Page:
Woman with hearing loss wondering if her hearing will come back on its own.

The Healing Capability of Your Body

The human body generally can heal scratches, cuts, and broken bones, even though some injuries take longer than others. But you’re out of luck when it comes to repairing the tiny little hairs in your ears. So far, at least. Although scientists are working on it, humans can’t heal the cilia in their ears like animals can. That means you could have permanent hearing loss if you injure the hearing nerve or those little hairs.

At What Point Does Hearing Loss Become Irreversible?

When you find out you have loss of hearing, the first thing that most people ask is will I get it back? And the response is, it depends. There are two fundamental types of hearing loss:

  • Blockage based loss of hearing: You can show all the signs of hearing loss when there is something blocking your ear canal. Debris, earwax, and tumors are some of the things that can cause a blockage. Your hearing generally returns to normal after the blockage is cleared, and that’s the good news.
  • Damage based loss of hearing: But about 90 percent of hearing loss is accounted for by another, more common cause. This type of hearing loss, which is usually irreversible, is known as sensorineural hearing loss. This is how it works: there are tiny hairs in your ear that vibrate when hit with moving air (sound waves). Your brain is good at turning these vibrations into the sounds you hear. But your hearing can, over time, be permanently harmed by loud noises. Sensorineural hearing loss can also be from damage to the nerve or to the inner ear. In certain cases, specifically in cases of extreme hearing loss, a cochlear implant may help improve hearing.

A hearing exam will help you determine whether hearing aids will help improve your hearing.

Treatment of Hearing Loss

So presently there’s no cure for sensorineural hearing loss. But that’s not to say you can’t get treatment for your hearing loss. actually, getting the right treatment for your loss of hearing can help you:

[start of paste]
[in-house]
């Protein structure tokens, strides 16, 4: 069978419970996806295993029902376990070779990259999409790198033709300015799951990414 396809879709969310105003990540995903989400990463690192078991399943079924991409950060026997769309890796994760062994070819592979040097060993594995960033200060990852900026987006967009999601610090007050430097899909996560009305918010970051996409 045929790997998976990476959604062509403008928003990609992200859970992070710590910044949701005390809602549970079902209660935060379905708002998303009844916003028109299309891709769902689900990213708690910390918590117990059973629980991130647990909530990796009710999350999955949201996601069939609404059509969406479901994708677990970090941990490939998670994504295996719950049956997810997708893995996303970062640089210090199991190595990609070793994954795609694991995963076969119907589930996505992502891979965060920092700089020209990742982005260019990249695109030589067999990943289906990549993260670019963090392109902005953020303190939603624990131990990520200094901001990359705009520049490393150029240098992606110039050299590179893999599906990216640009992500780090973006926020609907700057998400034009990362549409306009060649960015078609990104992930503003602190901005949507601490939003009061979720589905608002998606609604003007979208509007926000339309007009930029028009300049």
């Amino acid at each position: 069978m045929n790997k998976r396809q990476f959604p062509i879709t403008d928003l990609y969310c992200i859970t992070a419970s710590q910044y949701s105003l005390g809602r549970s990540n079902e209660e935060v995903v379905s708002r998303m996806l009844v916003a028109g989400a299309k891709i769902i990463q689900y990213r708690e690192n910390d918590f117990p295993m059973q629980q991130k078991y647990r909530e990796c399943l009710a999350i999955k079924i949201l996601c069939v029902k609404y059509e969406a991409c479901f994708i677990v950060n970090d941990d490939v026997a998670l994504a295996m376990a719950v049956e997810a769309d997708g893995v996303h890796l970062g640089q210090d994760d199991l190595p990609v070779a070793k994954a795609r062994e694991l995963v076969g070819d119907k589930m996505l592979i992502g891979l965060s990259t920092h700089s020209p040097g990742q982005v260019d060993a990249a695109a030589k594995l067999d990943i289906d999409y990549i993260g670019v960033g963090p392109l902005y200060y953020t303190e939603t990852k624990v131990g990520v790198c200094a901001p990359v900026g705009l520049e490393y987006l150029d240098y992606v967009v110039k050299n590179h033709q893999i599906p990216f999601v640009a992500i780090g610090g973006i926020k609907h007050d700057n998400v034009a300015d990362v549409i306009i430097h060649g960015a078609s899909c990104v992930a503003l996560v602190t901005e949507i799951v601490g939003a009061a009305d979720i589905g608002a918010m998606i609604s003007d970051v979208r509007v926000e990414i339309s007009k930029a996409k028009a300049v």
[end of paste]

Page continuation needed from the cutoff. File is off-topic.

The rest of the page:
• Keep isolation at bay by staying socially engaged.
  • Ensure your all-around quality of life remains high or is unaffected.
  • Successfully deal with the symptoms of hearing loss you may be suffering from.
  • Prevent mental decline.
  • Preserve and protect the hearing you still have.

This treatment can have many forms, and it’ll usually depend on how severe your loss of hearing is. One of the most common treatment options is fairly simple: hearing aids.

Why Are Hearing Aids an effective Treatment for Hearing Loss?

Hearing aids assist the ear with hearing loss to hear sounds and perform to the best of their ability. Fatigue is caused when the brain struggles to hear because hearing is hampered. As scientist gain more insights, they have identified a greater danger of cognitive decline with a continued lack of cognitive input. By permitting your ears to hear again, hearing aids help you restore cognitive function. In fact, it has been shown that wearing hearing aids can slow cognitive decline by as much as 75%. Contemporary hearing aids will also allow you to pay attention to what you want to hear, and drown out background noises.

Prevention is The Best Defense

If you take away one thing from this little lesson, hopefully, it’s this: you can’t depend on recovering from loss of hearing, so instead you should focus on protecting the hearing you’ve got. Certainly, you can have any obstruction in your ear removed. But many loud noises are harmful even though you might not think they are that loud. That’s why it’s a good strategy to take the time to safeguard your ears. The better you safeguard your hearing now, the more treatment options you’ll have if and when you are eventually diagnosed with hearing loss. Recovery likely won’t be an option but treatment can help you keep living a great, full life. To find out what your best option is, make an appointment with a hearing care professional.

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